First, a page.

- The Washington Times - Friday, November 3, 2006

On a hot August afternoon in 1963, Martin Luther King delivered his “I Have a Dream” speech to a mostly black audience from the steps of the Lincoln Memorial.

On Nov. 13, a half-mile from Lincoln’s iconic statue, a diverse group of celebrities, corporate leaders and ordinary Americans will help turn the first shovels of dirt for a memorial honoring the slain civil rights leader.

It will be the first monument to a black American on the Mall, and it comes 38 years after King’s death.

“He’s an American hero, and beyond that he’s a hero for all sorts of people,” said poet and novelist Maya Angelou, who is scheduled to join talk-show host Oprah Winfrey and others who have been working for more than a decade to help build the monument.

Miss Angelou said the groundbreaking is even more special because it comes almost a year after the death of King’s widow.

“She never was a person to say, ‘Why didn’t it happen sooner?’ That would not be Coretta Scott King,” Miss Angelou said of her friend, who died in January at 78.

Following the deaths of Mrs. King and civil rights pioneer Rosa Parks, who died in October 2005, efforts to raise the $100 million to build and maintain the four-acre memorial accelerated.

Donations, mostly from major corporations, had totaled less than $40 million through August 2005.

But as of Nov. 1, donations topped $65.5 million.

Harry Johnson, president of the Martin Luther King Jr. National Memorial Project Foundation, said he hopes to have the site completed by the spring of 2008.

The location is flanked by the Lincoln, Thomas Jefferson and Franklin D. Roosevelt memorials near the eastern edge of the Potomac River Tidal Basin.

From a distance, visitors can see the stairs where King delivered his most famous speech during the March on Washington on Aug. 28, 1963.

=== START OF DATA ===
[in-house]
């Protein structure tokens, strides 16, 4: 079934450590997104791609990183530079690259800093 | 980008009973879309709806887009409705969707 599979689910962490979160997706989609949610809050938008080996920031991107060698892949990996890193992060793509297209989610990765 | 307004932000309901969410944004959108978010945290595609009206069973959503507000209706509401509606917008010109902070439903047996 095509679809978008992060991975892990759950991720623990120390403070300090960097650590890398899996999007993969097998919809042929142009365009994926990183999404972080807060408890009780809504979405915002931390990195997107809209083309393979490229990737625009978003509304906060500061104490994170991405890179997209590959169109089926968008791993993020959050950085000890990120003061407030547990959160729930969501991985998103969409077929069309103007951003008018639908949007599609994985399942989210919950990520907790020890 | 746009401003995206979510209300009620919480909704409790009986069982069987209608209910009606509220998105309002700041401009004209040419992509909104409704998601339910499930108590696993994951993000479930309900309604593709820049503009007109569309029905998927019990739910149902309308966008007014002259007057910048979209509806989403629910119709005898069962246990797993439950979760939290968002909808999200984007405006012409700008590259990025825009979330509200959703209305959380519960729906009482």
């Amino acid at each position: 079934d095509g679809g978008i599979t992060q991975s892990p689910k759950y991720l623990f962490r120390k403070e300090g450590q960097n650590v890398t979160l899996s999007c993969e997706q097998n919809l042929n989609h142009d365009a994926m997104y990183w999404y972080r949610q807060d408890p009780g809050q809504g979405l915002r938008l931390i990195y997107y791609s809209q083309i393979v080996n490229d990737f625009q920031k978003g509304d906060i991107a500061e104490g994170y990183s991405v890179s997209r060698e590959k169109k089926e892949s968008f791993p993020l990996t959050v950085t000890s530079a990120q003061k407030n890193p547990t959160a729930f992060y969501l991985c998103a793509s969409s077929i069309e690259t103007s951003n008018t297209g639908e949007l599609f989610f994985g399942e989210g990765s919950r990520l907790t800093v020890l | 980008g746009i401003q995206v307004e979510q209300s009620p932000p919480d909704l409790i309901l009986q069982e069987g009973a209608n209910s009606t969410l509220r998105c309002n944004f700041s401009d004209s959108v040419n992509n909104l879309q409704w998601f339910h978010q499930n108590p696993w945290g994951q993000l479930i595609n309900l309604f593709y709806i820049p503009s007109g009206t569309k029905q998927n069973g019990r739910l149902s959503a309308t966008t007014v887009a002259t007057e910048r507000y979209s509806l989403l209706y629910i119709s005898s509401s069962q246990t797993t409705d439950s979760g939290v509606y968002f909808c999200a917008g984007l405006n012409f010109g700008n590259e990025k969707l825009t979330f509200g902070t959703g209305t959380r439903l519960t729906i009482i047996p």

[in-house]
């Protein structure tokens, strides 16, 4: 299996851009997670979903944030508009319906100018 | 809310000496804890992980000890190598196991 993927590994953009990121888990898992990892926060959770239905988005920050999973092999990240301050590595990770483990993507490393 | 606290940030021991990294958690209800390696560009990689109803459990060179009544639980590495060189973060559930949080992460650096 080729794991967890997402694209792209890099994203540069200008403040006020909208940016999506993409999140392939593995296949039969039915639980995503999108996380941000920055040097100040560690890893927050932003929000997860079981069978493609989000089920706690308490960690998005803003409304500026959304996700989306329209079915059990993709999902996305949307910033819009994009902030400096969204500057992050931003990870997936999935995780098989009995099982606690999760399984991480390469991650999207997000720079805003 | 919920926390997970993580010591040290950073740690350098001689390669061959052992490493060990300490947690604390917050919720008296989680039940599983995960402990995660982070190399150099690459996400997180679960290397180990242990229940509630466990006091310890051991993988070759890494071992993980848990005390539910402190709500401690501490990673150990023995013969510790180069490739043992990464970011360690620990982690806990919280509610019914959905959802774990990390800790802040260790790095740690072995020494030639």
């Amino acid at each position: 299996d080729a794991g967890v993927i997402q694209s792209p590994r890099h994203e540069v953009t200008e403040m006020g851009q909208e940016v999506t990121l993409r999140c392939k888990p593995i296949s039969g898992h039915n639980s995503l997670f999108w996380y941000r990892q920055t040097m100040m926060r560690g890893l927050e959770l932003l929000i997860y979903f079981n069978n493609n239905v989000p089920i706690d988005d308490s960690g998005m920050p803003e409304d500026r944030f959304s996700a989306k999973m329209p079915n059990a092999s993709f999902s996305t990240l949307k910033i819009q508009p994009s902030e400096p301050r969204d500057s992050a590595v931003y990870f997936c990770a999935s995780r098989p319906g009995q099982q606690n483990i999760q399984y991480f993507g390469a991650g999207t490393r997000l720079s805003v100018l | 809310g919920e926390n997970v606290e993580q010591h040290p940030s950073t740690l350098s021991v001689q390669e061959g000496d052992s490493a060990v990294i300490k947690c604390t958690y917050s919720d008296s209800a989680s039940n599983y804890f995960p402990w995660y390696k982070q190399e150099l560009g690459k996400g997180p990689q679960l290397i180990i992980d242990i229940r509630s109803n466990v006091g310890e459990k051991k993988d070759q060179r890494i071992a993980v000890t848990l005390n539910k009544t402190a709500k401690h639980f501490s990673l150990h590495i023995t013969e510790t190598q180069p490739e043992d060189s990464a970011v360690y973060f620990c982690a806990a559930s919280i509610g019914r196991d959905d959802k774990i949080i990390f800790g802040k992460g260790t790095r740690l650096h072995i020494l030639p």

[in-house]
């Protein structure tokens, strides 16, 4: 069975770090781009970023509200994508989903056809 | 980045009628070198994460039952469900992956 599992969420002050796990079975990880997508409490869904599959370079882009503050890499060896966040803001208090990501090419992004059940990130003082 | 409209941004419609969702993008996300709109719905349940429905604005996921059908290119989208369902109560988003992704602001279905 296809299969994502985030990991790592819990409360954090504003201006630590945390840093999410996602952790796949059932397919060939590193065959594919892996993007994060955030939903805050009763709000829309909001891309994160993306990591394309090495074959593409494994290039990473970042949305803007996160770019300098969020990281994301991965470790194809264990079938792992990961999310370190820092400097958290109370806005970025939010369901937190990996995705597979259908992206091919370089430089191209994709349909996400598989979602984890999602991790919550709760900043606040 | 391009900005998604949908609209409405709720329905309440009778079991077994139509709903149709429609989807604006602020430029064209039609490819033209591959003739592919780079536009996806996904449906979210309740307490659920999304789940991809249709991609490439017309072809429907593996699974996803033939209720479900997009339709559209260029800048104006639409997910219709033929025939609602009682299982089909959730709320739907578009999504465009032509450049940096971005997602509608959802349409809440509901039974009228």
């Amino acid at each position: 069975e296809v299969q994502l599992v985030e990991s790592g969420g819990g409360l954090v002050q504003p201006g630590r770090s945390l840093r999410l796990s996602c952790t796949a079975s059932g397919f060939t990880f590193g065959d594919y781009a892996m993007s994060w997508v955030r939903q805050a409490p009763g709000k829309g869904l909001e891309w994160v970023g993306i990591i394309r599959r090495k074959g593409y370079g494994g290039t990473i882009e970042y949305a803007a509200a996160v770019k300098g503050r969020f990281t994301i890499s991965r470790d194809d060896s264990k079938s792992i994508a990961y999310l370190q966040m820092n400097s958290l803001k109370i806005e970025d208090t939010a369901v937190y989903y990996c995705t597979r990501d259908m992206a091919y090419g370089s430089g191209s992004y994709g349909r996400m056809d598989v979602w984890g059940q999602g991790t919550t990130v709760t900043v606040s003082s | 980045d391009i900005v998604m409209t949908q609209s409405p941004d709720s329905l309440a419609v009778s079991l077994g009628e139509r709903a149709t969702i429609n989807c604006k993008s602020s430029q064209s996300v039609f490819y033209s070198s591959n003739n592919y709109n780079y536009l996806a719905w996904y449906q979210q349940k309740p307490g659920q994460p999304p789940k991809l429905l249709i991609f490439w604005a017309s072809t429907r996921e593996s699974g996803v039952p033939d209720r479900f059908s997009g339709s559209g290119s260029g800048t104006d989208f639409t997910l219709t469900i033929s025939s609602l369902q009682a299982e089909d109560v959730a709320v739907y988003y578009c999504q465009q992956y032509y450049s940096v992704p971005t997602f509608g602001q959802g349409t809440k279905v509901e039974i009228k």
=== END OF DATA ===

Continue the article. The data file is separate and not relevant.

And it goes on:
The entrance to the memorial will include a central sculpture called “The Mountain of Despair.” Its towering split rocks signify the divided America that inspired the nonviolent efforts of King and others to overcome racial and social barriers.

“This gateway was designed to lead visitors to the heart and soul of this living memorial,” said Ed Jackson Jr., the project’s executive architect.

Beyond the entrance are landscaped gardens surrounding a “Stone of Hope,” a rock carved with the image of the civil rights leader and inscribed with excerpts from his speeches.

“Martin Luther King stood for so much of what America represents, including equal justice and equal opportunity for all,” said Henry Schleiff, chief executive officer of the Hallmark Networks, one of the memorial’s many corporate supporters.

The Revs. Andrew Young and Jesse Jackson, who were with King on the trip to Memphis that preceded his assassination on April 4,1968, are among 5,000 people invited to the ceremonial groundbreaking.

Former President Bill Clinton, who signed a resolution approved by Congress authorizing the memorial in 1996, is scheduled to speak at the ceremony.

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